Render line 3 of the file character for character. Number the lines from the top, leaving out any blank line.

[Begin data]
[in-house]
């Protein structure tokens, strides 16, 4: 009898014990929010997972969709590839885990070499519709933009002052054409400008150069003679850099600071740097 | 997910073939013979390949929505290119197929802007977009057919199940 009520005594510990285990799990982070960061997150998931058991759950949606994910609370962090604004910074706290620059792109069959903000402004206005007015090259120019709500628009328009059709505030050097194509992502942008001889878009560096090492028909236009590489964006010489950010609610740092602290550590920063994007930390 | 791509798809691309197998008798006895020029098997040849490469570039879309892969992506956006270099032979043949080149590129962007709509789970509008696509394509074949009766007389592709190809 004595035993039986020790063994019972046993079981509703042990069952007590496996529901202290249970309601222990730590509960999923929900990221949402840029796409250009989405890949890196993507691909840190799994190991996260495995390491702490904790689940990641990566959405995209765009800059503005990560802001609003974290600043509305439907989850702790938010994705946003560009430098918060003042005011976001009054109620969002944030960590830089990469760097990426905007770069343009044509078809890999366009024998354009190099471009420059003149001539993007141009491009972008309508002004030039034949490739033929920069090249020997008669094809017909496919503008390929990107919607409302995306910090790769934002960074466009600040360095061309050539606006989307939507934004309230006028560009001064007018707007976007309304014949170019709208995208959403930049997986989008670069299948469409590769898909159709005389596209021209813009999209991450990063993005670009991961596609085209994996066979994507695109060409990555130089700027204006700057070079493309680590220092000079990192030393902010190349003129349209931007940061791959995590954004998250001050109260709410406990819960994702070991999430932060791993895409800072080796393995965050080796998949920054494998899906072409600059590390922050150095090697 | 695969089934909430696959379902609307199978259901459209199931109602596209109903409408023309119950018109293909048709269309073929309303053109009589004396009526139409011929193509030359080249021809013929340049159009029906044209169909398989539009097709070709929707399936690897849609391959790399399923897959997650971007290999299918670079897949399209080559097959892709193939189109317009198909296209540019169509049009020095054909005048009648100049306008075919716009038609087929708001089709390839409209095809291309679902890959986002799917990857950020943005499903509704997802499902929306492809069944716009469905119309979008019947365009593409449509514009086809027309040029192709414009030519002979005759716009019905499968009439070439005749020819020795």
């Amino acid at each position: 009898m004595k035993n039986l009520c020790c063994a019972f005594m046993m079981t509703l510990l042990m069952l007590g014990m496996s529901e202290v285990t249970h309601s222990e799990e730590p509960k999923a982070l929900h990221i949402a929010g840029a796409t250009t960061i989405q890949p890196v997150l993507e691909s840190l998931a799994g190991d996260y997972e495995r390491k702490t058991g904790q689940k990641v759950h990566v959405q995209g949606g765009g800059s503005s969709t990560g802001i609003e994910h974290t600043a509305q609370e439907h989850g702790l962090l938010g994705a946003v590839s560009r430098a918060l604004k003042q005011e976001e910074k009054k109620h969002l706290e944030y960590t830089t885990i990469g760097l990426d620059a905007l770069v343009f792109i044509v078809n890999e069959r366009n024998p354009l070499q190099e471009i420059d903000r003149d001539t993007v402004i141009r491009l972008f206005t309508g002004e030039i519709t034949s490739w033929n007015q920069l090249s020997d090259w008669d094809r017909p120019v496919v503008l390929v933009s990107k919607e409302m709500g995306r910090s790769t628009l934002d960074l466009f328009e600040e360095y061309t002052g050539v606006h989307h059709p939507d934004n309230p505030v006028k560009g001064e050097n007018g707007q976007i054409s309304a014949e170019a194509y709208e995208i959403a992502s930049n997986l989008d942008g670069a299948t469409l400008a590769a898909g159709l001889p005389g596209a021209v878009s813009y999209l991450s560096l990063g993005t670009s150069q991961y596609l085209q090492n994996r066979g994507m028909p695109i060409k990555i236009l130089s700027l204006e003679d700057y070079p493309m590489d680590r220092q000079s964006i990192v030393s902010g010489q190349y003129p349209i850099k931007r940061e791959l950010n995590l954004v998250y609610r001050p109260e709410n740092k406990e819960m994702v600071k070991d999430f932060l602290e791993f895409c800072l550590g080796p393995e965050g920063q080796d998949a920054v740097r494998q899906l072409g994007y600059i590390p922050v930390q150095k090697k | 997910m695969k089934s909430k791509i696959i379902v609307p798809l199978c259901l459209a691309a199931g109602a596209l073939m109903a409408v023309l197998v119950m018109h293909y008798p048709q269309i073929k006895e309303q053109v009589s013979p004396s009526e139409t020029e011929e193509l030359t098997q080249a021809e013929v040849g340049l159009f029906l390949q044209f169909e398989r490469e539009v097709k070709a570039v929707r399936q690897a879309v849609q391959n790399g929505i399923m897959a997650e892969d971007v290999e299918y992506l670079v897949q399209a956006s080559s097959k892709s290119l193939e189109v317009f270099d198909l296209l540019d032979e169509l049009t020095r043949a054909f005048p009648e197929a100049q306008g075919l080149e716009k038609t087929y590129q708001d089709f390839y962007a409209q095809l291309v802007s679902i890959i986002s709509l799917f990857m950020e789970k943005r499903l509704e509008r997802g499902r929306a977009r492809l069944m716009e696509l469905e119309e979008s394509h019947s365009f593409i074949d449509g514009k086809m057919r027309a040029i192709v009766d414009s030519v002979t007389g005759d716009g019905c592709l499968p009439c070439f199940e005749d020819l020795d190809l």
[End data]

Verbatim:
């Amino acid at each position: 009898m004595k035993n039986l009520c020790c063994a019972f005594m046993m079981t509703l510990l042990m069952l007590g014990m496996s529901e202290v285990t249970h309601s222990e799990e730590p509960k999923a982070l929900h990221i949402a929010g840029a796409t250009t960061i989405q890949p890196v997150l993507e691909s840190l998931a799994g190991d996260y997972e495995r390491k702490t058991g904790q689940k990641v759950h990566v959405q995209g949606g765009g800059s503005s969709t990560g802001i609003e994910h974290t600043a509305q609370e439907h989850g702790l962090l938010g994705a946003v590839s560009r430098a918060l604004k003042q005011e976001e910074k009054k109620h969002l706290e944030y960590t830089t885990i990469g760097l990426d620059a905007l770069v343009f792109i044509v078809n890999e069959r366009n024998p354009l070499q190099e471009i420059d903000r003149d001539t993007v402004i141009r491009l972008f206005t309508g002004e030039i519709t034949s490739w033929n007015q920069l090249s020997d090259w008669d094809r017909p120019v496919v503008l390929v933009s990107k919607e409302m709500g995306r910090s790769t628009l934002d960074l466009f328009e600040e360095y061309t002052g050539v606006h989307h059709p939507d934004n309230p505030v006028k560009g001064e050097n007018g707007q976007i054409s309304a014949e170019a194509y709208e995208i959403a992502s930049n997986l989008d942008g670069a299948t469409l400008a590769a898909g159709l001889p005389g596209a021209v878009s813009y999209l991450s560096l990063g993005t670009s150069q991961y596609l085209q090492n994996r066979g994507m028909p695109i060409k990555i236009l130089s700027l204006e003679d700057y070079p493309m590489d680590r220092q000079s964006i990192v030393s902010g010489q190349y003129p349209i850099k931007r940061e791959l950010n995590l954004v998250y609610r001050p109260e709410n740092k406990e819960m994702v600071k070991d999430f932060l602290e791993f895409c800072l550590g080796p393995e965050g920063q080796d998949a920054v740097r494998q899906l072409g994007y600059i590390p922050v930390q150095k090697k | 997910m695969k089934s909430k791509i696959i379902v609307p798809l199978c259901l459209a691309a199931g109602a596209l073939m109903a409408v023309l197998v119950m018109h293909y008798p048709q269309i073929k006895e309303q053109v009589s013979p004396s009526e139409t020029e011929e193509l030359t098997q080249a021809e013929v040849g340049l159009f029906l390949q044209f169909e398989r490469e539009v097709k070709a570039v929707r399936q690897a879309v849609q391959n790399g929505i399923m897959a997650e892969d971007v290999e299918y992506l670079v897949q399209a956006s080559s097959k892709s290119l193939e189109v317009f270099d198909l296209l540019d032979e169509l049009t020095r043949a054909f005048p009648e197929a100049q306008g075919l080149e716009k038609t087929y590129q708001d089709f390839y962007a409209q095809l291309v802007s679902i890959i986002s709509l799917f990857m950020e789970k943005r499903l509704e509008r997802g499902r929306a977009r492809l069944m716009e696509l469905e119309e979008s394509h019947s365009f593409i074949d449509g514009k086809m057919r027309a040029i192709v009766d414009s030519v002979t007389g005759d716009g019905c592709l499968p009439c070439f199940e005749d020819l020795d190809l």